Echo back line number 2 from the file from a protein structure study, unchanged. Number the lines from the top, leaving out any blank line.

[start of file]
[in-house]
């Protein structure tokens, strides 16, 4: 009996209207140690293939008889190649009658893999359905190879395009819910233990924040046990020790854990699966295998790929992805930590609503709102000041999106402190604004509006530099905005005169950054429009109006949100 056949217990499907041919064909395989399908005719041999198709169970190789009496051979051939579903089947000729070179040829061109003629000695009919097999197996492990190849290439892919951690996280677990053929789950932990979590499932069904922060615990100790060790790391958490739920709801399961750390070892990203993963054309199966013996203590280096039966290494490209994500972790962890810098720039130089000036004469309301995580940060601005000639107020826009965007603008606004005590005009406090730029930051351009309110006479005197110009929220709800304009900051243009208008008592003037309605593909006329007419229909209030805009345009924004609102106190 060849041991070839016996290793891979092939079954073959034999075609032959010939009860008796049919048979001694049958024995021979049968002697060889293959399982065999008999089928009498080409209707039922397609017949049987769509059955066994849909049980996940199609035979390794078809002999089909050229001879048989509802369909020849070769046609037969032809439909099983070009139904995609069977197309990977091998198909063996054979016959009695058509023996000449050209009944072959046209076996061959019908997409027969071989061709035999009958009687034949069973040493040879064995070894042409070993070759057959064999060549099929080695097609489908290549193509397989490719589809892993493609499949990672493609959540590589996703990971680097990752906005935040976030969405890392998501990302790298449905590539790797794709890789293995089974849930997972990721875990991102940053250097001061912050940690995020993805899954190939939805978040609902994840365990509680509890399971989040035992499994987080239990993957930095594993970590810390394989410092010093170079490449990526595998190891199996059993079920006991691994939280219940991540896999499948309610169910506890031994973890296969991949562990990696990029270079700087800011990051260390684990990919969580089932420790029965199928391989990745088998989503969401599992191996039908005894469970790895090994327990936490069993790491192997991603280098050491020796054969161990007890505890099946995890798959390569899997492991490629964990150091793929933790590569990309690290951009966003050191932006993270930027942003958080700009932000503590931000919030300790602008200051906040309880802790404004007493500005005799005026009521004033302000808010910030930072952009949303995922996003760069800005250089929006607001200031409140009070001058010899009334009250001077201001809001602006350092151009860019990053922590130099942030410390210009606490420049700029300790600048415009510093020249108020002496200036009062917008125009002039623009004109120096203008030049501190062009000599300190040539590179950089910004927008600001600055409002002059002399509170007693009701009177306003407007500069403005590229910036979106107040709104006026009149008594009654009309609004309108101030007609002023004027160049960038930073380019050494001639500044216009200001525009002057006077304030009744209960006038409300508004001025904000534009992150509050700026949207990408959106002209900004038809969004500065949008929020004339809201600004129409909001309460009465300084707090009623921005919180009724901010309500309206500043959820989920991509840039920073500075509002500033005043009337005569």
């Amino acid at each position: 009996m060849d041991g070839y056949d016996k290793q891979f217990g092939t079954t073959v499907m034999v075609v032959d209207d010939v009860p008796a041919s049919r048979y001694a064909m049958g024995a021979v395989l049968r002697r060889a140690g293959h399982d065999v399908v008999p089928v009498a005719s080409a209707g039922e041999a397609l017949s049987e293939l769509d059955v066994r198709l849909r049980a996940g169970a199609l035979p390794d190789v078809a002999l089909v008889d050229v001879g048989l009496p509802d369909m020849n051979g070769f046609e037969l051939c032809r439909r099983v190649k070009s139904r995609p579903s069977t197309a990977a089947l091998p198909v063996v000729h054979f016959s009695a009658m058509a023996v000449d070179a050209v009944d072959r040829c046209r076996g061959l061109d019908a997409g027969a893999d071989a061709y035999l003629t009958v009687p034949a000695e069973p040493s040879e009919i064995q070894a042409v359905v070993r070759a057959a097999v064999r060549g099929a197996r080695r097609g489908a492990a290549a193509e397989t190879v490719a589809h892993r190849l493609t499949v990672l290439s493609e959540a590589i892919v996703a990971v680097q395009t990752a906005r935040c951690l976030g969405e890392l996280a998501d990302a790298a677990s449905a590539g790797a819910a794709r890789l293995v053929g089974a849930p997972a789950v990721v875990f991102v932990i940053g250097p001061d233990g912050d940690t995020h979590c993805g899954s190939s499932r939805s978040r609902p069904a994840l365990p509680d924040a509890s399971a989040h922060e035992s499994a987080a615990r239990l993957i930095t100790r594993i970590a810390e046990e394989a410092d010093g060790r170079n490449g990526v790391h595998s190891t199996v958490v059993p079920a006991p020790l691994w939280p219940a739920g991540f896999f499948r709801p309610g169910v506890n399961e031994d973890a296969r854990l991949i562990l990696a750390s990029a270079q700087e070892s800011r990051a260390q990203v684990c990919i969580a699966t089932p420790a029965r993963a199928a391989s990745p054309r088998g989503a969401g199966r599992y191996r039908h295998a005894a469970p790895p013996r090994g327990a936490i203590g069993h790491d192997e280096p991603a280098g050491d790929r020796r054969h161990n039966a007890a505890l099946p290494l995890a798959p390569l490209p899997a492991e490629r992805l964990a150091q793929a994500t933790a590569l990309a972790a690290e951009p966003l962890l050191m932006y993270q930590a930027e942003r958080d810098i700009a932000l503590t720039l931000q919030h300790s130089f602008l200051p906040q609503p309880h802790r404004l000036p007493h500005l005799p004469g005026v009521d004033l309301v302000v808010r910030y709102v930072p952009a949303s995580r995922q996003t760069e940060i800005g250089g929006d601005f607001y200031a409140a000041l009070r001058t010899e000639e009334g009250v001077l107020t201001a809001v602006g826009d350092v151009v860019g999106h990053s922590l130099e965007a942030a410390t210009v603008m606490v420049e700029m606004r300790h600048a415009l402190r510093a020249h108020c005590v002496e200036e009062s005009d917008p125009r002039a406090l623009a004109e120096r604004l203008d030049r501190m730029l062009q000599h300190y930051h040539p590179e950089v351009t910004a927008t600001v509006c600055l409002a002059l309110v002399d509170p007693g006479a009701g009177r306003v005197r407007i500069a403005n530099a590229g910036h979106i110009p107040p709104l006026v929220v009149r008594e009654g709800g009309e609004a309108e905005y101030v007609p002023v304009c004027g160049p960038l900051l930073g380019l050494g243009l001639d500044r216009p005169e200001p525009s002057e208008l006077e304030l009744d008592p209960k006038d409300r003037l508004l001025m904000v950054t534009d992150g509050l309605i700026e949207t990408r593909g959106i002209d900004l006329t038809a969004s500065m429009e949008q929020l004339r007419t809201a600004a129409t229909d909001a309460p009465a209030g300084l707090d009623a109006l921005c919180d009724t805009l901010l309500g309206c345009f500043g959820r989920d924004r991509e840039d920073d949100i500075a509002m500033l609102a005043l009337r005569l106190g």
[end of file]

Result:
């Protein structure tokens, strides 16, 4: 009996209207140690293939008889190649009658893999359905190879395009819910233990924040046990020790854990699966295998790929992805930590609503709102000041999106402190604004509006530099905005005169950054429009109006949100 056949217990499907041919064909395989399908005719041999198709169970190789009496051979051939579903089947000729070179040829061109003629000695009919097999197996492990190849290439892919951690996280677990053929789950932990979590499932069904922060615990100790060790790391958490739920709801399961750390070892990203993963054309199966013996203590280096039966290494490209994500972790962890810098720039130089000036004469309301995580940060601005000639107020826009965007603008606004005590005009406090730029930051351009309110006479005197110009929220709800304009900051243009208008008592003037309605593909006329007419229909209030805009345009924004609102106190 060849041991070839016996290793891979092939079954073959034999075609032959010939009860008796049919048979001694049958024995021979049968002697060889293959399982065999008999089928009498080409209707039922397609017949049987769509059955066994849909049980996940199609035979390794078809002999089909050229001879048989509802369909020849070769046609037969032809439909099983070009139904995609069977197309990977091998198909063996054979016959009695058509023996000449050209009944072959046209076996061959019908997409027969071989061709035999009958009687034949069973040493040879064995070894042409070993070759057959064999060549099929080695097609489908290549193509397989490719589809892993493609499949990672493609959540590589996703990971680097990752906005935040976030969405890392998501990302790298449905590539790797794709890789293995089974849930997972990721875990991102940053250097001061912050940690995020993805899954190939939805978040609902994840365990509680509890399971989040035992499994987080239990993957930095594993970590810390394989410092010093170079490449990526595998190891199996059993079920006991691994939280219940991540896999499948309610169910506890031994973890296969991949562990990696990029270079700087800011990051260390684990990919969580089932420790029965199928391989990745088998989503969401599992191996039908005894469970790895090994327990936490069993790491192997991603280098050491020796054969161990007890505890099946995890798959390569899997492991490629964990150091793929933790590569990309690290951009966003050191932006993270930027942003958080700009932000503590931000919030300790602008200051906040309880802790404004007493500005005799005026009521004033302000808010910030930072952009949303995922996003760069800005250089929006607001200031409140009070001058010899009334009250001077201001809001602006350092151009860019990053922590130099942030410390210009606490420049700029300790600048415009510093020249108020002496200036009062917008125009002039623009004109120096203008030049501190062009000599300190040539590179950089910004927008600001600055409002002059002399509170007693009701009177306003407007500069403005590229910036979106107040709104006026009149008594009654009309609004309108101030007609002023004027160049960038930073380019050494001639500044216009200001525009002057006077304030009744209960006038409300508004001025904000534009992150509050700026949207990408959106002209900004038809969004500065949008929020004339809201600004129409909001309460009465300084707090009623921005919180009724901010309500309206500043959820989920991509840039920073500075509002500033005043009337005569």